Those who succeed in becoming top scorers in their field and area are known as the gāokǎo zhuàngyuán (高考状元, ‘gaokao champions’). Gaokao champions are usually widely praised, not just by families and friends, but also by their hometowns and schools for which the top-scoring students are their pride and unique selling point.

But since 2018, as explained in this article, it is prohibited for Chinese media and schools to give publicity to gaokao top scorers. The Chinese Ministry of Education banned the promotion of top achievers in line with Xi Jinping Thought, emphasizing the value of equality and sociability instead.

This year, local authorities again reiterated the message that in order to set the right example and “establish the correct orientation of education,” the hyping up of school exam results and publishing top score rankings are strictly prohibited.

Because of the Ministry of Education guidelines, schools can not openly flaunt the successes of their top scorers, but some have found creative ways to do so anyway.

“Of a batch of 1320 ripe mango’s, there are over hundred weighing more than 600 grams,” one school in Guangxi’s Nanning wrote. The ‘weight’ refers to the score, with 600 being a very high score (the maximum score is usually 750, depending on the field and area). “”[We] picked a mango weighing as much as 696 grams, the king of Qinzhou fruit. Two fruit dealers in the capital have already heard of it and are eager to take it.”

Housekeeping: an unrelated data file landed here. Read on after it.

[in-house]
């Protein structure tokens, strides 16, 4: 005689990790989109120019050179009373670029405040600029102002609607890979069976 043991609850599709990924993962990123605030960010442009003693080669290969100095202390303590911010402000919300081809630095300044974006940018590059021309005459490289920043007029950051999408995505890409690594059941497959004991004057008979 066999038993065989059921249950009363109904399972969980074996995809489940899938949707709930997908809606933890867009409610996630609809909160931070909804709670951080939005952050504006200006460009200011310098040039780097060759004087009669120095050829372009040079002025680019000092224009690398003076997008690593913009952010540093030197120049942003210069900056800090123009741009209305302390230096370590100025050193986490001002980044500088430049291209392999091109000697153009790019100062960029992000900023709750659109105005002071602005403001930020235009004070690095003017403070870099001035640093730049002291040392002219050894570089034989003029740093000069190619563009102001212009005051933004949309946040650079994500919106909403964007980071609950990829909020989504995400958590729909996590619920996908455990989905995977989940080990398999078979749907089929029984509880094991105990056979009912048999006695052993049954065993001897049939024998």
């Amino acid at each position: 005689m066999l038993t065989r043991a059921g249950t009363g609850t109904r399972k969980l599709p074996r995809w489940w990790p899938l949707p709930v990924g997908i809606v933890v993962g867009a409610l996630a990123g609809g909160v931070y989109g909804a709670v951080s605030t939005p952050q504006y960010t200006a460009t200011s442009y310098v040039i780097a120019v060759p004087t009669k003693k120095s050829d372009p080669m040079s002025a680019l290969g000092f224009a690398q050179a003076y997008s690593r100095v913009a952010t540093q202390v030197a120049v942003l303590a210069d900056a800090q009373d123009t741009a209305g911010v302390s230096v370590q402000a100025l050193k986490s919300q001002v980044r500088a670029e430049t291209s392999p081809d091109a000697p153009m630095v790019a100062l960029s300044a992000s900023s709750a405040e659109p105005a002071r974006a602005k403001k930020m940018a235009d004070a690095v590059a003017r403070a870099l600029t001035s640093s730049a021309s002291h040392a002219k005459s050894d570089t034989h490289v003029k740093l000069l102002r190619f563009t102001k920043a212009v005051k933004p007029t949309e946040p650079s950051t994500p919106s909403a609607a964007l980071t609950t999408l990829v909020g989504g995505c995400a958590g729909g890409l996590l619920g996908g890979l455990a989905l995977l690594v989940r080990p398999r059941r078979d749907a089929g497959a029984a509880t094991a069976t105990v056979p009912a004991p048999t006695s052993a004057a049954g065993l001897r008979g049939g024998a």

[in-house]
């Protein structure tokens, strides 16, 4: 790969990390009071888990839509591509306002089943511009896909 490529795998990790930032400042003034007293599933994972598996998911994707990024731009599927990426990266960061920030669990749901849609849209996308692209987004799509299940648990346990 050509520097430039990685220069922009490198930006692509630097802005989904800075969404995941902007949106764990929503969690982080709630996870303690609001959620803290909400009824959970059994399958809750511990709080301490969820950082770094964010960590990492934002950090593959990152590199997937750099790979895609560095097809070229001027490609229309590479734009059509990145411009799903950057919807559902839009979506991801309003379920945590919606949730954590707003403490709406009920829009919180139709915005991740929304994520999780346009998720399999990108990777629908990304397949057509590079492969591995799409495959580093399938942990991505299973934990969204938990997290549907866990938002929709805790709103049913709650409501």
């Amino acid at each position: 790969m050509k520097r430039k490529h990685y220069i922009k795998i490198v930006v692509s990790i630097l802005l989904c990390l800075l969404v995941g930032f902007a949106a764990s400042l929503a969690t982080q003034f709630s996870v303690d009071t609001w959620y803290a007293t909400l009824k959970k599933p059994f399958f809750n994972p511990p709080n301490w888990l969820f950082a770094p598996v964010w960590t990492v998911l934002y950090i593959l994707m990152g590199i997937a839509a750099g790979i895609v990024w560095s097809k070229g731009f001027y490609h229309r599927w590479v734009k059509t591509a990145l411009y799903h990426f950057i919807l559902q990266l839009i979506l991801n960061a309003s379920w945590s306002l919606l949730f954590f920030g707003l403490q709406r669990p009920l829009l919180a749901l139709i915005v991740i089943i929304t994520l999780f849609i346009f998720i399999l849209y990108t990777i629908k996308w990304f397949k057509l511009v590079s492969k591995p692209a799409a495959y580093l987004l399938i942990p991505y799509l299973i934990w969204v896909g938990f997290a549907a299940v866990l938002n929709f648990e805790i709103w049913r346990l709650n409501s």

Besides mango’s, there were also other schools mentioning their successful production of ‘plums or peaches.’

One blog by Jiangchacha (姜茶茶) listed various examples of schools boasting about their ‘fruit harvest’ in social media posts.

The blog explained that some schools in Guangxi used the mango metaphor because Guangxi has some of the country’s largest mango-producing regions. Meanwhile, the word for ‘peaches and plums’ in Chinese (桃李) also refers to one’s pupils or disciples.

Another school’s post said: “It is harvest season (..), and the campus is fragrant with peaches and plums, and fruitful results!”, adding that “a total of 2400 high quality peaches and plums have been harvested, and over 93% are of high quality!”